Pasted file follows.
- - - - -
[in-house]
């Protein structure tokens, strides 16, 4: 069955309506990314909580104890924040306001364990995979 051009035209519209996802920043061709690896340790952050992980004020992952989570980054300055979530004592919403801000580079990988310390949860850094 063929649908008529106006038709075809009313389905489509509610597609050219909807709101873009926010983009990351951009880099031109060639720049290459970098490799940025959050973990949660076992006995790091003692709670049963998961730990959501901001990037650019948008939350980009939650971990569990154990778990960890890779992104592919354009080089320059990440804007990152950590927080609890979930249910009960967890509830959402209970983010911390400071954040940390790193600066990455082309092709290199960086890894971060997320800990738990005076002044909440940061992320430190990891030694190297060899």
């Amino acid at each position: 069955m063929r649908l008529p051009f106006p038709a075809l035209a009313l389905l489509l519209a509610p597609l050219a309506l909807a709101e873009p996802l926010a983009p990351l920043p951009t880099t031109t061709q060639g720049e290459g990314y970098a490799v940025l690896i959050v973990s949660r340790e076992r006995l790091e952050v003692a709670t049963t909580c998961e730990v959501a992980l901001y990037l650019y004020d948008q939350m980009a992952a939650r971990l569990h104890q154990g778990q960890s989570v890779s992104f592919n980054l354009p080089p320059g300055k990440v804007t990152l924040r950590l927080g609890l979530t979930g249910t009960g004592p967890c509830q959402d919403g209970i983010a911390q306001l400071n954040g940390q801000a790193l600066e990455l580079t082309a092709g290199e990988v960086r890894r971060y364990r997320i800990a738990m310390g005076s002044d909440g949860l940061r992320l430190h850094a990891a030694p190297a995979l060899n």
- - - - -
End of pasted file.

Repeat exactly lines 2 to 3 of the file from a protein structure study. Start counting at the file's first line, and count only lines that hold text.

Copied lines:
């Protein structure tokens, strides 16, 4: 069955309506990314909580104890924040306001364990995979 051009035209519209996802920043061709690896340790952050992980004020992952989570980054300055979530004592919403801000580079990988310390949860850094 063929649908008529106006038709075809009313389905489509509610597609050219909807709101873009926010983009990351951009880099031109060639720049290459970098490799940025959050973990949660076992006995790091003692709670049963998961730990959501901001990037650019948008939350980009939650971990569990154990778990960890890779992104592919354009080089320059990440804007990152950590927080609890979930249910009960967890509830959402209970983010911390400071954040940390790193600066990455082309092709290199960086890894971060997320800990738990005076002044909440940061992320430190990891030694190297060899």
């Amino acid at each position: 069955m063929r649908l008529p051009f106006p038709a075809l035209a009313l389905l489509l519209a509610p597609l050219a309506l909807a709101e873009p996802l926010a983009p990351l920043p951009t880099t031109t061709q060639g720049e290459g990314y970098a490799v940025l690896i959050v973990s949660r340790e076992r006995l790091e952050v003692a709670t049963t909580c998961e730990v959501a992980l901001y990037l650019y004020d948008q939350m980009a992952a939650r971990l569990h104890q154990g778990q960890s989570v890779s992104f592919n980054l354009p080089p320059g300055k990440v804007t990152l924040r950590l927080g609890l979530t979930g249910t009960g004592p967890c509830q959402d919403g209970i983010a911390q306001l400071n954040g940390q801000a790193l600066e990455l580079t082309a092709g290199e990988v960086r890894r971060y364990r997320i800990a738990m310390g005076s002044d909440g949860l940061r992320l430190h850094a990891a030694p190297a995979l060899n």